WTI oil dipped below the US$30 mark on January 12, hitting a 12-year low.
The move broke the nerve of many hold-out investors as shares of some of the sector’s walking wounded swooned toward new lows. Many of the former darlings are now trading at levels that were absolutely unimaginable just 18 months ago.
Where oil goes next is anyone’s guess, but investors with a contrarian style and a bit of cash on the sidelines could reap some huge rewards if oil mounts a sudden recovery.
Encana’s woes are tied to its ill-timed transition from being a natural gas company to one focused on oil. The company made a couple of expensive acquisitions at the peak of the oil market, and those deals saddled the balance sheet with a nasty debt load that has been extremely punitive to the company’s shareholders.
Encana’s stock traded above $25 per share about 18 months ago. Now you can pick it up for about $6.50.
The company has done a good job of selling assets, raising capital, and trimming expenses, but the latest guidance, issued on December 14, assumes WTI oil will average US$50 per barrel this year. At the moment that appears to be a tad optimistic.
Here’s the good news.
Encana doesn’t have any major debt due before 2019, which means it still has some breathing room to ride out the slump. The company owns a very attractive portfolio of assets, with top-quality holdings in the Permian, Eagle Ford, Duvernay, and Montney plays.
Any rebound in oil will send the shares higher, and there is a chance that one of the majors could take a run at Encana.
Like Encana, Baytex is the victim of bad timing on an oil purchase. The company paid $2.8 billion in June 2014 for assets in the Eagle Ford play. Oil prices began to fall shortly after the deal closed and management has been in survival mode for most of the past 12 months as a result.
The company is still sitting on $1.6 billion in long-term debt, but the notes are not due for a few years. At the end of Q3 2015, Baytex still had $1.05 billion in available credit lines, so there is cash available to help the company weather the storm. Having said that, Baytex has less flexibility than Encana.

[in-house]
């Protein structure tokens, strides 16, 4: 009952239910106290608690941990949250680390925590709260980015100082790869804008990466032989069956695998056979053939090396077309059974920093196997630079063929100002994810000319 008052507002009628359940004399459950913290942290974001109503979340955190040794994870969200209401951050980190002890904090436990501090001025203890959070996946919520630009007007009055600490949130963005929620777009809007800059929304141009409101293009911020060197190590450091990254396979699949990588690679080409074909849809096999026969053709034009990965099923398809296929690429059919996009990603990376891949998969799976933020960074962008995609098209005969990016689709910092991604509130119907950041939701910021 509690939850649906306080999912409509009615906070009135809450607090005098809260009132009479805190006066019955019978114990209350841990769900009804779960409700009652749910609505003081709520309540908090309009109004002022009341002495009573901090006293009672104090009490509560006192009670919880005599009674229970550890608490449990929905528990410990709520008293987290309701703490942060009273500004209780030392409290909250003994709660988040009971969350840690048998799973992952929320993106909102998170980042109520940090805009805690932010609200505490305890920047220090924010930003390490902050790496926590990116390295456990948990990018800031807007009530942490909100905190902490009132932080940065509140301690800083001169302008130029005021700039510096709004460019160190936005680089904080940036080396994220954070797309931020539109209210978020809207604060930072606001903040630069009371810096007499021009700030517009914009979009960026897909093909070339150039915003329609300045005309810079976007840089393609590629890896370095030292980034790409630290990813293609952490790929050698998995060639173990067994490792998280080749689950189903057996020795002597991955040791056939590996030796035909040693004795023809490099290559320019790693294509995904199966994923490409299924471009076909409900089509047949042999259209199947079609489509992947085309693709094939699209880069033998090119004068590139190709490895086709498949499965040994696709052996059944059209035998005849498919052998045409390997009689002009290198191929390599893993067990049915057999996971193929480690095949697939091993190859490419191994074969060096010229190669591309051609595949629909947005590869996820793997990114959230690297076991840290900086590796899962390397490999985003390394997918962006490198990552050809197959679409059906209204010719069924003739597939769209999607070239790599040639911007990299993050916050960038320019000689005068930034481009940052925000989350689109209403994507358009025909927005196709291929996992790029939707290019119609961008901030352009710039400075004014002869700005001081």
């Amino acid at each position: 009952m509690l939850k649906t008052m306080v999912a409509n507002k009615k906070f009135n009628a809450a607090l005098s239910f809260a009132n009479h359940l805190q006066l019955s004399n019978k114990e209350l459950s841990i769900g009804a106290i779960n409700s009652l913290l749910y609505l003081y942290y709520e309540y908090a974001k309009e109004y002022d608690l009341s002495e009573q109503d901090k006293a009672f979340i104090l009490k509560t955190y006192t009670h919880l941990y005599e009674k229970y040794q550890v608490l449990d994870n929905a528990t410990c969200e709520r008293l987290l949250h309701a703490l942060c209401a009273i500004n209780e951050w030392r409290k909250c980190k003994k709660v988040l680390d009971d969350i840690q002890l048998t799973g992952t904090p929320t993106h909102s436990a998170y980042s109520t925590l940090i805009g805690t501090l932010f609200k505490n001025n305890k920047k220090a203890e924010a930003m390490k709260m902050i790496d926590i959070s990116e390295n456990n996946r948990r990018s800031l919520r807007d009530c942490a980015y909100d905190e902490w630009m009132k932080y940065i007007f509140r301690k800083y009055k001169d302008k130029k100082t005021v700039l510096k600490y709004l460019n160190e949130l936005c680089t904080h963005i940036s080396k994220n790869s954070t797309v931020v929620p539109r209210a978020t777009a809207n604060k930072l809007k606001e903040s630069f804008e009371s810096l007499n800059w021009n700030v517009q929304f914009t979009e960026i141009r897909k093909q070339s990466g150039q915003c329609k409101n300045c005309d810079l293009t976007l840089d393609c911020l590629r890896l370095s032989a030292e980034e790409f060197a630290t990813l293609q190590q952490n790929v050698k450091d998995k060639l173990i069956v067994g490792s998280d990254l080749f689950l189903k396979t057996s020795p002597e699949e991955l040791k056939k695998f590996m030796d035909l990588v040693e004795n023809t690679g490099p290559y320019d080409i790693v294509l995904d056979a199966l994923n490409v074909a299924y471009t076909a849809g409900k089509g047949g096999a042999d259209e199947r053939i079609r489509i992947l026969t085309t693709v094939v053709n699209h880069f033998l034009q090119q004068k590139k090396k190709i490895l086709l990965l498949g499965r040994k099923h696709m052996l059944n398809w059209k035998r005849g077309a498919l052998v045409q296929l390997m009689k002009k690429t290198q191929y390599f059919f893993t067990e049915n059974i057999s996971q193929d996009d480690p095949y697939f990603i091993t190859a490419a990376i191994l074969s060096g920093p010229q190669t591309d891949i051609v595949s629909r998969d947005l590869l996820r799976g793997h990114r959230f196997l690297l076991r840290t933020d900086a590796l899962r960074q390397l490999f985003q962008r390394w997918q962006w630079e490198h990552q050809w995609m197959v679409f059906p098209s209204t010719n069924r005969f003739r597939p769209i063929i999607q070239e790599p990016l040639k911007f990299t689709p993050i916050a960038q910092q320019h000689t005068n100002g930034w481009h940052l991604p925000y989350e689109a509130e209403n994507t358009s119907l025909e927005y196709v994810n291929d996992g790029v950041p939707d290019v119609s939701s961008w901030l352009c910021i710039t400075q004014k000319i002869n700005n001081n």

The stock traded for more than $45 per share just 16 months ago. Today it is below $3, so you know what the market thinks the stock is worth if oil prices can return to reasonable levels.
Penn West is the highest-risk pick in the group because it is the closest to going bust. It also offers the most upside potential because the market is essentially assuming the stock is headed for bankruptcy.
As with the other companies, Penn West got caught with too much debt. The company managed to unload some assets last year to bring the burden down, but Penn West simply isn’t bringing in enough cash flow in the current environment, and its access to credit is limited.
The stock traded for more than $25 per share five years ago. Now it’s worth less than a loonie.
Penn West looks like a perfect takeover target. The stock tripled in about four weeks from early October to the first part of November, so investors can see how much potential upside there could be on positive news.
This one isn’t for the faint of heart, and there is a real possibility that the stock could go to zero if oil doesn’t bounce back in 2016.
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Fool contributor Andrew Walker has no position in any stocks mentioned.